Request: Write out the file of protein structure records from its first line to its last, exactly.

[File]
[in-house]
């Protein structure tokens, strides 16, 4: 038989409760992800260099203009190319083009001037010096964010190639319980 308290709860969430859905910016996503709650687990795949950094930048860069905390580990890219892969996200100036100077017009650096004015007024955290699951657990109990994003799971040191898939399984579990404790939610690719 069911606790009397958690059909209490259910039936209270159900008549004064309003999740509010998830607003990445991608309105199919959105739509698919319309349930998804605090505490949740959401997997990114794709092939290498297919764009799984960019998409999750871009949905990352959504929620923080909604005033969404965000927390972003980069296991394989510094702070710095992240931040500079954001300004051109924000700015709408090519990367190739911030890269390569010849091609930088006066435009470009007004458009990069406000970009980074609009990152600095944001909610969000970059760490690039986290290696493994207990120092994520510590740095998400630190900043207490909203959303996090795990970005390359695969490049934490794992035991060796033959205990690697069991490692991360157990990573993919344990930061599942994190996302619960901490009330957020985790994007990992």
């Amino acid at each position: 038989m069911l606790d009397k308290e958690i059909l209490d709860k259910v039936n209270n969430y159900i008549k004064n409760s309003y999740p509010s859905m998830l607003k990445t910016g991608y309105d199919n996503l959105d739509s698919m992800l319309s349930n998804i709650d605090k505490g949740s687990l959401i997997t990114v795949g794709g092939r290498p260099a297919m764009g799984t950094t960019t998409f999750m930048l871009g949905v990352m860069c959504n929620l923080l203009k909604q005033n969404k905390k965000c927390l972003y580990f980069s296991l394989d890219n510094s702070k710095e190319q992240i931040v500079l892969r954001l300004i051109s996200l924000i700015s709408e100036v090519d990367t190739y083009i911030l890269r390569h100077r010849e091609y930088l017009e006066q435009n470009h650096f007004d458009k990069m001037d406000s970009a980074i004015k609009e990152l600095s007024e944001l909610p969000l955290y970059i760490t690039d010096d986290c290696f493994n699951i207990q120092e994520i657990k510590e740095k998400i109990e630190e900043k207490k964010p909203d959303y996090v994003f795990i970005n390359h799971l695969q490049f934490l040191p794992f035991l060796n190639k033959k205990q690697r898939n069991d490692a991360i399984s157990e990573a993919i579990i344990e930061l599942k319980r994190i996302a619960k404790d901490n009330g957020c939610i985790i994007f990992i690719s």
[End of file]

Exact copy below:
[in-house]
């Protein structure tokens, strides 16, 4: 038989409760992800260099203009190319083009001037010096964010190639319980 308290709860969430859905910016996503709650687990795949950094930048860069905390580990890219892969996200100036100077017009650096004015007024955290699951657990109990994003799971040191898939399984579990404790939610690719 069911606790009397958690059909209490259910039936209270159900008549004064309003999740509010998830607003990445991608309105199919959105739509698919319309349930998804605090505490949740959401997997990114794709092939290498297919764009799984960019998409999750871009949905990352959504929620923080909604005033969404965000927390972003980069296991394989510094702070710095992240931040500079954001300004051109924000700015709408090519990367190739911030890269390569010849091609930088006066435009470009007004458009990069406000970009980074609009990152600095944001909610969000970059760490690039986290290696493994207990120092994520510590740095998400630190900043207490909203959303996090795990970005390359695969490049934490794992035991060796033959205990690697069991490692991360157990990573993919344990930061599942994190996302619960901490009330957020985790994007990992």
């Amino acid at each position: 038989m069911l606790d009397k308290e958690i059909l209490d709860k259910v039936n209270n969430y159900i008549k004064n409760s309003y999740p509010s859905m998830l607003k990445t910016g991608y309105d199919n996503l959105d739509s698919m992800l319309s349930n998804i709650d605090k505490g949740s687990l959401i997997t990114v795949g794709g092939r290498p260099a297919m764009g799984t950094t960019t998409f999750m930048l871009g949905v990352m860069c959504n929620l923080l203009k909604q005033n969404k905390k965000c927390l972003y580990f980069s296991l394989d890219n510094s702070k710095e190319q992240i931040v500079l892969r954001l300004i051109s996200l924000i700015s709408e100036v090519d990367t190739y083009i911030l890269r390569h100077r010849e091609y930088l017009e006066q435009n470009h650096f007004d458009k990069m001037d406000s970009a980074i004015k609009e990152l600095s007024e944001l909610p969000l955290y970059i760490t690039d010096d986290c290696f493994n699951i207990q120092e994520i657990k510590e740095k998400i109990e630190e900043k207490k964010p909203d959303y996090v994003f795990i970005n390359h799971l695969q490049f934490l040191p794992f035991l060796n190639k033959k205990q690697r898939n069991d490692a991360i399984s157990e990573a993919i579990i344990e930061l599942k319980r994190i996302a619960k404790d901490n009330g957020c939610i985790i994007f990992i690719s």